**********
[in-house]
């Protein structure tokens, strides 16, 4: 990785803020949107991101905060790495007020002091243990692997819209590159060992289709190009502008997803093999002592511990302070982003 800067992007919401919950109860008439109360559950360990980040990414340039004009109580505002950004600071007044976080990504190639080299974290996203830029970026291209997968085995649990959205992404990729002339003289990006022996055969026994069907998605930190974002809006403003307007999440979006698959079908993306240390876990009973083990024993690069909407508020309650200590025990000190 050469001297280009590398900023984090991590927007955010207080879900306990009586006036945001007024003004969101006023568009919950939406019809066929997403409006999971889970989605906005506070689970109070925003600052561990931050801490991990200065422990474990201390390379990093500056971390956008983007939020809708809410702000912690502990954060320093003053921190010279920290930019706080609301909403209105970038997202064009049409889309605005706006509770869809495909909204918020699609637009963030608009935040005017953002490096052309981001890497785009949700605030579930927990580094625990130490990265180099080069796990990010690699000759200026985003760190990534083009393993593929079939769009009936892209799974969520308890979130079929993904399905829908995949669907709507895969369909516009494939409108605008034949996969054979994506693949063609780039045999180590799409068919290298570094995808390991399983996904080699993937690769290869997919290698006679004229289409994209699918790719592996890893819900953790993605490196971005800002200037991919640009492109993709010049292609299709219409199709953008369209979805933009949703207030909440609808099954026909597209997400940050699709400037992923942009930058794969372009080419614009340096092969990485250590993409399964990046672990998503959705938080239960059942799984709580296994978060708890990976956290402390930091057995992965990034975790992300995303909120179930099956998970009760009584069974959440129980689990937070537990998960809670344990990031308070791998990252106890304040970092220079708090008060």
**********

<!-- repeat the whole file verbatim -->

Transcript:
[in-house]
């Protein structure tokens, strides 16, 4: 990785803020949107991101905060790495007020002091243990692997819209590159060992289709190009502008997803093999002592511990302070982003 800067992007919401919950109860008439109360559950360990980040990414340039004009109580505002950004600071007044976080990504190639080299974290996203830029970026291209997968085995649990959205992404990729002339003289990006022996055969026994069907998605930190974002809006403003307007999440979006698959079908993306240390876990009973083990024993690069909407508020309650200590025990000190 050469001297280009590398900023984090991590927007955010207080879900306990009586006036945001007024003004969101006023568009919950939406019809066929997403409006999971889970989605906005506070689970109070925003600052561990931050801490991990200065422990474990201390390379990093500056971390956008983007939020809708809410702000912690502990954060320093003053921190010279920290930019706080609301909403209105970038997202064009049409889309605005706006509770869809495909909204918020699609637009963030608009935040005017953002490096052309981001890497785009949700605030579930927990580094625990130490990265180099080069796990990010690699000759200026985003760190990534083009393993593929079939769009009936892209799974969520308890979130079929993904399905829908995949669907709507895969369909516009494939409108605008034949996969054979994506693949063609780039045999180590799409068919290298570094995808390991399983996904080699993937690769290869997919290698006679004229289409994209699918790719592996890893819900953790993605490196971005800002200037991919640009492109993709010049292609299709219409199709953008369209979805933009949703207030909440609808099954026909597209997400940050699709400037992923942009930058794969372009080419614009340096092969990485250590993409399964990046672990998503959705938080239960059942799984709580296994978060708890990976956290402390930091057995992965990034975790992300995303909120179930099956998970009760009584069974959440129980689990937070537990998960809670344990990031308070791998990252106890304040970092220079708090008060």